Prostate-specific antigen (PSA) concentrations in hypogonadal men during 6 years of transdermal testosterone treatment
What's known on the subject? and What does the study add?
- Hypogonadism affects an estimated 2–4 million men in the USA, but only 5% receive treatment. Testosterone replacement therapy reduces the effects of testosterone deficiency on sexual function, mood and energy in hypogonadal patients. Long-term hypogonadism management requires testosterone treatment to restore serum concentrations of testosterone and its active metabolites, within physiological ranges; a testosterone preparation that achieves physiological plasma concentrations without supra-physiological escape is a preferred option. A previous 1-year study European clinical study showed the efficacy and safety of a transdermal testosterone patch (Testopatch®).
- The present study shows the long-term (6-year) safety and efficacy of Testopatch in patients with primary or secondary hypogonadism. We show that, over the long-term, Testopatch was associated with no relevant changes in PSA concentration and PSA velocity, or any significant prostate risks (there were no cases of prostate cancer).
- To assess the change in prostate-specific antigen (PSA) concentrations in patients with primary or secondary hypogonadism, receiving transdermal testosterone.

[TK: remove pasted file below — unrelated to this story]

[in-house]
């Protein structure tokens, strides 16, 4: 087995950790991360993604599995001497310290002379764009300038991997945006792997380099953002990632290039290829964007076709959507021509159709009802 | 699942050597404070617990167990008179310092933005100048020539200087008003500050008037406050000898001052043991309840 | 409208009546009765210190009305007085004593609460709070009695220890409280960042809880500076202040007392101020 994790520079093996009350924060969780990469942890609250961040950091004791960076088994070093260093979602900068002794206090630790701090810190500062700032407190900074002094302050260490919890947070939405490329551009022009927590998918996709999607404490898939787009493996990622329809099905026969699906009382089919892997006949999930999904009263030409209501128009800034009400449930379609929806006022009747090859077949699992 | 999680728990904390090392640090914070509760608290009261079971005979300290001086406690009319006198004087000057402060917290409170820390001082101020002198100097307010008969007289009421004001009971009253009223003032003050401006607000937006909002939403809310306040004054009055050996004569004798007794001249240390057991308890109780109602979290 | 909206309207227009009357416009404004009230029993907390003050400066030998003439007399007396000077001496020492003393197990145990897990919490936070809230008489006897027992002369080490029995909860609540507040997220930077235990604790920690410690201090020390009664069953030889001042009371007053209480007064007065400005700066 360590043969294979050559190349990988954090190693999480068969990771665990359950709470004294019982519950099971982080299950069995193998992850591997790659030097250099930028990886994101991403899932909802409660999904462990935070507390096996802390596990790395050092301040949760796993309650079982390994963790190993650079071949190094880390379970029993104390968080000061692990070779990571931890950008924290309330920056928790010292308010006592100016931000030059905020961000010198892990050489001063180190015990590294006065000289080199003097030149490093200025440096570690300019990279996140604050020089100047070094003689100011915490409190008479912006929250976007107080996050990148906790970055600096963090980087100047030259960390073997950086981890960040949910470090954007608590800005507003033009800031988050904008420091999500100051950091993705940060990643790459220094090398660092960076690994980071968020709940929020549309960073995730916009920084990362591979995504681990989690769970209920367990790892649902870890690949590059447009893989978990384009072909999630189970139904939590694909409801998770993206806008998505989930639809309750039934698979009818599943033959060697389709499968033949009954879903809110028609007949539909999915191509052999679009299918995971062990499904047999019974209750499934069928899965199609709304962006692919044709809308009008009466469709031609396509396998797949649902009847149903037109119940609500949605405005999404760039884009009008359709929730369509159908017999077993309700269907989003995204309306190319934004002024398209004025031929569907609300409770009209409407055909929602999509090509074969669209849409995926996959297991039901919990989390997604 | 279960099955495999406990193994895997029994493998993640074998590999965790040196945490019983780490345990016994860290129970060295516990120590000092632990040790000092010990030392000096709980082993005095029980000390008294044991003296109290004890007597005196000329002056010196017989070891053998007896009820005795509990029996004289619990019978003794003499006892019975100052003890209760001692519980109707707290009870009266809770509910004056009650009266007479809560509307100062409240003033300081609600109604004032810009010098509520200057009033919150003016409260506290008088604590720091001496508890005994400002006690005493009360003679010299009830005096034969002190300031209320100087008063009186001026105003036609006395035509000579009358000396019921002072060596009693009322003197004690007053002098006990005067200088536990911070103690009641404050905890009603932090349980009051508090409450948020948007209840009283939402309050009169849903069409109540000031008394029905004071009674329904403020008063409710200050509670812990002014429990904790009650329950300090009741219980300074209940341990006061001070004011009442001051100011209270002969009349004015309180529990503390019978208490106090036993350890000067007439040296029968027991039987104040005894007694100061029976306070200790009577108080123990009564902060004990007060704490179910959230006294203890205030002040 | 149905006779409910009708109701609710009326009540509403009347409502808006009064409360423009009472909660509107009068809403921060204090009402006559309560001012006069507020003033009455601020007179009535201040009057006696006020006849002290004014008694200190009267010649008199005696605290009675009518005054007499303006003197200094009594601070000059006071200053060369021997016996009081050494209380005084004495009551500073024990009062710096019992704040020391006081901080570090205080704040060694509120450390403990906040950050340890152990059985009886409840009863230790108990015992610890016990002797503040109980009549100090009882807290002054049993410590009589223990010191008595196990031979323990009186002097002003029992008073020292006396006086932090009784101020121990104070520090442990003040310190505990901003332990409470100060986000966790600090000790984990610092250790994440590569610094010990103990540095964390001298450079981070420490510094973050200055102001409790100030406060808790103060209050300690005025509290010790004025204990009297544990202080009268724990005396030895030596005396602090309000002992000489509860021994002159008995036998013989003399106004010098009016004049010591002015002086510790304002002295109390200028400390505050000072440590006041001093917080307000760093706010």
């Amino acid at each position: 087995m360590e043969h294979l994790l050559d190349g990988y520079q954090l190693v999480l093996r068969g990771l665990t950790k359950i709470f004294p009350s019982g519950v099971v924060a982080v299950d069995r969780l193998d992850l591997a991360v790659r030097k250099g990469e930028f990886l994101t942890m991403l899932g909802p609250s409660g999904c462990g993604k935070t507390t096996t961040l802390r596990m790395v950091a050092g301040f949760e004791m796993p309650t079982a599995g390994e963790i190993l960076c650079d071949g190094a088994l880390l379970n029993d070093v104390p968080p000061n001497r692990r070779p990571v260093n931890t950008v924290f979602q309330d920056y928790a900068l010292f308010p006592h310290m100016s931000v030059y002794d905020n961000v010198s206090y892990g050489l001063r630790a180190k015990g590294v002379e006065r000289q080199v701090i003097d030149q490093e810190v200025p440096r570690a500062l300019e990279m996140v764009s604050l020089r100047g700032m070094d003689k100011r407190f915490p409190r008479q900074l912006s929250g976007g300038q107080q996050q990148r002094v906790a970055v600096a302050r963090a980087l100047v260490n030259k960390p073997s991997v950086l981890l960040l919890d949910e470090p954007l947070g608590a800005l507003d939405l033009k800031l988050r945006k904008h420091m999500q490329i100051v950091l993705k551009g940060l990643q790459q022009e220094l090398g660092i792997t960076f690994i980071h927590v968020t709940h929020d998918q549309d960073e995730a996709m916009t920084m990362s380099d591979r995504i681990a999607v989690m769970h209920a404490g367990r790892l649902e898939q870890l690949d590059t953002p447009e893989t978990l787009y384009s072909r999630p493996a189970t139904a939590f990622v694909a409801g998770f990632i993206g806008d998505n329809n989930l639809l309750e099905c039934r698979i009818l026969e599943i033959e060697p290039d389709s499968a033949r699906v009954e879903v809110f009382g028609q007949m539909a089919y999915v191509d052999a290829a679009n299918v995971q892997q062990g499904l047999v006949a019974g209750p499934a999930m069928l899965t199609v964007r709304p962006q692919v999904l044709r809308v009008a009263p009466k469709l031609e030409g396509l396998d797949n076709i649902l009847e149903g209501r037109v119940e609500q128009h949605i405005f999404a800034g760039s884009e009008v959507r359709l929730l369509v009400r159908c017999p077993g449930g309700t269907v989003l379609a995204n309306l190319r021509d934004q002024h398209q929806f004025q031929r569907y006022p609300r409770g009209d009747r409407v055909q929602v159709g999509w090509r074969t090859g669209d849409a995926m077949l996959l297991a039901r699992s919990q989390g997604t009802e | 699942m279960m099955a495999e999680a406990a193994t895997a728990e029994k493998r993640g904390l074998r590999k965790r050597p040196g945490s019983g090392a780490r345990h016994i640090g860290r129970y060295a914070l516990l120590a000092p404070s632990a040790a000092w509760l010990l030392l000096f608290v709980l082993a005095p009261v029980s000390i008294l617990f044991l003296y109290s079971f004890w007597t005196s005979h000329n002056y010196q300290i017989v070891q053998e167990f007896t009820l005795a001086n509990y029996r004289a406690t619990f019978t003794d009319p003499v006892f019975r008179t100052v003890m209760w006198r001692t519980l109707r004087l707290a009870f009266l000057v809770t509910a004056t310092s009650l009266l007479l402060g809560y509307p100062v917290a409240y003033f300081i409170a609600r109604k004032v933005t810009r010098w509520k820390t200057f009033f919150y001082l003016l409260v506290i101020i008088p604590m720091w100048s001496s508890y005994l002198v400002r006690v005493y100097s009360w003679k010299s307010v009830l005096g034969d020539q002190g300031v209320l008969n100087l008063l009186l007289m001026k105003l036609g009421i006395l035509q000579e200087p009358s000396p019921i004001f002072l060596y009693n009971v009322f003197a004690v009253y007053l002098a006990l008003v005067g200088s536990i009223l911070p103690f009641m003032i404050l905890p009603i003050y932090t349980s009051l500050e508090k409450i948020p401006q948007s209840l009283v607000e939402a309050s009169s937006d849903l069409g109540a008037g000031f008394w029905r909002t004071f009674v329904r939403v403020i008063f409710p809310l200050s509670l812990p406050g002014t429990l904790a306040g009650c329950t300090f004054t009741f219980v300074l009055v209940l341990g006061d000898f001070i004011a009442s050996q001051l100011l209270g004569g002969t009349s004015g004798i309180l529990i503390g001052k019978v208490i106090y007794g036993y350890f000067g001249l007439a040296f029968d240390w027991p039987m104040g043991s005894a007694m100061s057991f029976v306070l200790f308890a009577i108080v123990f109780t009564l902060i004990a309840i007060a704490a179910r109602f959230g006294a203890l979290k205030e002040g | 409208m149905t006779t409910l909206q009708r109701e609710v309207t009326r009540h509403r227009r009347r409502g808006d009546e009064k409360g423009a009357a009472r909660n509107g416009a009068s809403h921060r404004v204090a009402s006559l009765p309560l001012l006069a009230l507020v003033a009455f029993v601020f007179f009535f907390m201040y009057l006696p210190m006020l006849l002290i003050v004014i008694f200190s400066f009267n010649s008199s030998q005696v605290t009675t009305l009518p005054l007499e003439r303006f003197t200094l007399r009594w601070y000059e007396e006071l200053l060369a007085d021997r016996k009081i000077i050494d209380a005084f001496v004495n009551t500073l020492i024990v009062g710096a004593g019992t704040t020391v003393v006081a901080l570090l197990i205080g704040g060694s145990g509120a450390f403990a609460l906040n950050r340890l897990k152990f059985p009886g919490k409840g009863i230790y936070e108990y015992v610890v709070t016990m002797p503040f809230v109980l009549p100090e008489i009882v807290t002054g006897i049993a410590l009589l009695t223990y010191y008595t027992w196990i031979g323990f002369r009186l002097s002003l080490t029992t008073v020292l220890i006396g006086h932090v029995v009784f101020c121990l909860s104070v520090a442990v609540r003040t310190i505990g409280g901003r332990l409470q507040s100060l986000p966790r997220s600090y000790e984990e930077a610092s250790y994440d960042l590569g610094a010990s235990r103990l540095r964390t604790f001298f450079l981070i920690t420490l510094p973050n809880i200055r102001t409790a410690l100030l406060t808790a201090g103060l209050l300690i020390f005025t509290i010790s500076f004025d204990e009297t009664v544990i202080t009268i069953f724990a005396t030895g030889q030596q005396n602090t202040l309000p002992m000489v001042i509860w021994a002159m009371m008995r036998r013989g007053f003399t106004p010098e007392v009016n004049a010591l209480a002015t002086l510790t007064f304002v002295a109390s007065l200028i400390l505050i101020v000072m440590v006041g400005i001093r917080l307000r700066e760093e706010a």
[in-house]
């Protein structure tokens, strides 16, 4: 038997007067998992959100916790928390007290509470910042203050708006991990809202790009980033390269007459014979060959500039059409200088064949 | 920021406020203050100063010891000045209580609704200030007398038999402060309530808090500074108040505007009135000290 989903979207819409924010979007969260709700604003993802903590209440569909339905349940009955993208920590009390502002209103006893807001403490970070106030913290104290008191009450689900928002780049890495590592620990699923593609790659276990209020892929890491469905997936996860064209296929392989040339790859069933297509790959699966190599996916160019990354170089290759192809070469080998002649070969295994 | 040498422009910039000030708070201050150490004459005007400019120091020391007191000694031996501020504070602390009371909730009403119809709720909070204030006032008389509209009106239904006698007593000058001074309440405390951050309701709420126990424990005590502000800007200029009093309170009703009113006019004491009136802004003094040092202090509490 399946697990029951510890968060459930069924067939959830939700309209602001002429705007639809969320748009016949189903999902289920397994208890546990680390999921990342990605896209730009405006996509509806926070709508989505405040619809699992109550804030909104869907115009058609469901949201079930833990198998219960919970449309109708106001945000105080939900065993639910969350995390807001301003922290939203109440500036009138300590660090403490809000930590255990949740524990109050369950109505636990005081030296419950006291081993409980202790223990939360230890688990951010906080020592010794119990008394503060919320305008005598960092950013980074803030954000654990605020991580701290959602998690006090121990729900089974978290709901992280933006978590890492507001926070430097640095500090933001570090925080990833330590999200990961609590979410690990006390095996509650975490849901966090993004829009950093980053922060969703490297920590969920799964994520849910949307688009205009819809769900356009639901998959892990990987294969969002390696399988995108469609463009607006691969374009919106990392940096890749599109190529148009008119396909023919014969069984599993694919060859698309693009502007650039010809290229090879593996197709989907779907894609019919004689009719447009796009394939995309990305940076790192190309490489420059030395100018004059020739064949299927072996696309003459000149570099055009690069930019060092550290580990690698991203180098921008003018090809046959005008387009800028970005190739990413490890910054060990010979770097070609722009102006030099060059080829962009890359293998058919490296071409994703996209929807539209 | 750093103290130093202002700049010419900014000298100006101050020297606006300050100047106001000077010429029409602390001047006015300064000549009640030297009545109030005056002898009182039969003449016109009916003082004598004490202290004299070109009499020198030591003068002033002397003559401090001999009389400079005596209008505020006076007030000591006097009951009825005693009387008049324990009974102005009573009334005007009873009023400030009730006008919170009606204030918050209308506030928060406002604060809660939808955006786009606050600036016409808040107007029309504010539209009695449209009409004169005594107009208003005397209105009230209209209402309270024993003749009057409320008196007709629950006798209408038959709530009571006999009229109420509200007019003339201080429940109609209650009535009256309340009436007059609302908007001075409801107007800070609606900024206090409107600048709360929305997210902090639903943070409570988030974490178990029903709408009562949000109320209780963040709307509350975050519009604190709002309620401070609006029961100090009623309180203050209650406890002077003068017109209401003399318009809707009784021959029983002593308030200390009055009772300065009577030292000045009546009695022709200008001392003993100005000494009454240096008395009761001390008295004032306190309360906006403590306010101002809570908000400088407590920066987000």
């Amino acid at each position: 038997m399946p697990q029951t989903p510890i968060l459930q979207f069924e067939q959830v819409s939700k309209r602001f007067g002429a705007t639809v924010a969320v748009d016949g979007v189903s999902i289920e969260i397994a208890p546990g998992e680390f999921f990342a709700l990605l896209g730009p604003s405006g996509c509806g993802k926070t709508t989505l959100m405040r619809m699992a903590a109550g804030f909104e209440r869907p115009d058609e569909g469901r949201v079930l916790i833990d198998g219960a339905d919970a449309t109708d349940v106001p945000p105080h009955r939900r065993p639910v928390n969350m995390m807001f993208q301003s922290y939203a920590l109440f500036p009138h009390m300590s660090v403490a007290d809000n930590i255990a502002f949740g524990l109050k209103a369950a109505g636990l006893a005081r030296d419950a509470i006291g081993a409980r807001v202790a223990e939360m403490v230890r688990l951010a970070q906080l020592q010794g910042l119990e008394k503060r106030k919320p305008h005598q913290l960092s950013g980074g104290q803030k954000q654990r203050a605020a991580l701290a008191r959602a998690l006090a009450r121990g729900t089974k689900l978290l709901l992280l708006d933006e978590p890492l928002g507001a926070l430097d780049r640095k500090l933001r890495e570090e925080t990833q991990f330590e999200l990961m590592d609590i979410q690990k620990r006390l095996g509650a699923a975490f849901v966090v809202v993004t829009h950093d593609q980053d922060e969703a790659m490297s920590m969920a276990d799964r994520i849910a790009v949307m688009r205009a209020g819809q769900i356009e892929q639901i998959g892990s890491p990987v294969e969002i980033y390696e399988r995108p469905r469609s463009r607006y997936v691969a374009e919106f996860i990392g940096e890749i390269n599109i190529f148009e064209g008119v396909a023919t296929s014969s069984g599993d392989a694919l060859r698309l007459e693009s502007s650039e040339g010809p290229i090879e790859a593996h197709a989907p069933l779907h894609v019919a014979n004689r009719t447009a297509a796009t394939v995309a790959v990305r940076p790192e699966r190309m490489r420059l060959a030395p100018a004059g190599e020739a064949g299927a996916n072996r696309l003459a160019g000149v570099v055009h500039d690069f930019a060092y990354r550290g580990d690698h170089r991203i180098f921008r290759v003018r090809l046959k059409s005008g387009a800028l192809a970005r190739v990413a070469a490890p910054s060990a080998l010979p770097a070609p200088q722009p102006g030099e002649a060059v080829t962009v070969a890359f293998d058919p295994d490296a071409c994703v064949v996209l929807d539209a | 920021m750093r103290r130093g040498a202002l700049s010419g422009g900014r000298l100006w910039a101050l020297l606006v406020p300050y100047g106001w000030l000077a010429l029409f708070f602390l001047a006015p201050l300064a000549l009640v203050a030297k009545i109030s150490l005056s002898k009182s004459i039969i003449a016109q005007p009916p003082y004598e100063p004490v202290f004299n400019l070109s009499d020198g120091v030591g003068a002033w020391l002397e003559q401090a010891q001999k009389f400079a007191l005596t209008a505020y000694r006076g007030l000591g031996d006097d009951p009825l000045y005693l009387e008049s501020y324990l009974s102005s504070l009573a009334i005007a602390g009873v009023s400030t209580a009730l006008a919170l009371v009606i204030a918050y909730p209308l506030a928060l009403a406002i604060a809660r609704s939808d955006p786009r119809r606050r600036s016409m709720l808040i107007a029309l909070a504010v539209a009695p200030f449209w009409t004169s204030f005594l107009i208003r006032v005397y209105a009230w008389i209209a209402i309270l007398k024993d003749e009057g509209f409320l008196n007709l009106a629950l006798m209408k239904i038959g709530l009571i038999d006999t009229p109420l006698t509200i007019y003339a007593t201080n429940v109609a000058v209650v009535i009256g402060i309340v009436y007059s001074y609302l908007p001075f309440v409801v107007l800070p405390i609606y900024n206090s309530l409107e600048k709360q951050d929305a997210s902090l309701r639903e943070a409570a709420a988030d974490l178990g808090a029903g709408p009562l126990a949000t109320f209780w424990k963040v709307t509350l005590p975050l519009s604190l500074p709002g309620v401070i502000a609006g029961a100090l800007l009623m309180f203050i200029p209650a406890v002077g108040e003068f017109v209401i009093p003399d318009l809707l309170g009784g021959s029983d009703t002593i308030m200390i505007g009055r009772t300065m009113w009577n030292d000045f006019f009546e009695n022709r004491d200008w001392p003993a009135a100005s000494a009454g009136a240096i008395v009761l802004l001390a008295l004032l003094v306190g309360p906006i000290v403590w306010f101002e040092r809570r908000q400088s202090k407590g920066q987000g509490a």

Patients and Methods
- This was an interventional, 6-year study, conducted in Urology and Endocrinology centres in Belgium, France, Germany, the Netherlands and Spain.
- Participants were primary (48%) or secondary (52%) hypogonadal patients who received two 60 cm2 testosterone patches (Testopatch®), delivering 4.8 mg of testosterone per day, applied every 2 days.
- During treatment, total testosterone (TT), dihydrotestosterone, oestradiol and, PSA concentrations were measured in a centralised laboratory every 3 months during the first year, and every 6 months thereafter.
- In all, 200 patients [mean (sd) age 41.0 (12.5) years, body weight 82.5 (13.7) kg, height 177.2 (9.3) cm, body mass index 26.2 (3.4) kg/m2] were treated with transdermal testosterone patches.
- In all, 161 patients completed the 1-year study and 115 entered into a 5-year study extension; 51 patients completed the sixth year of the study.
- The mean baseline concentrations of TT and PSA were 1.4 ng/mL and 0.47 ng/mL, respectively; TT serum concentrations >3 ng/mL were achieved in 85% of patients and fluctuated between 4.4 and 6.0 ng/mL.
- At each successive 6-month time point, mean the PSA values were 0.60, 0.67, 0.76, 0.70, 0.61, 0.68, 0.64, 0.71, 0.75, 0.74, 1.01, 0.78, 0.80 ng/mL, respectively. The mean PSA velocity was negligible (0.00–0.03 ng/mL/year) from 30 months to the end of the trial, except for a value of 0.08 at 60 months. Seven patients had a PSA concentration of >4 ng/mL due to a sharp PSA increase. Six of these patients had prostatitis and PSA concentrations returned to previous levels with appropriate treatment. No prostate cancer was reported during the trial.
- These data support a strong safety profile for Testopatch, even at the highest registered dosage.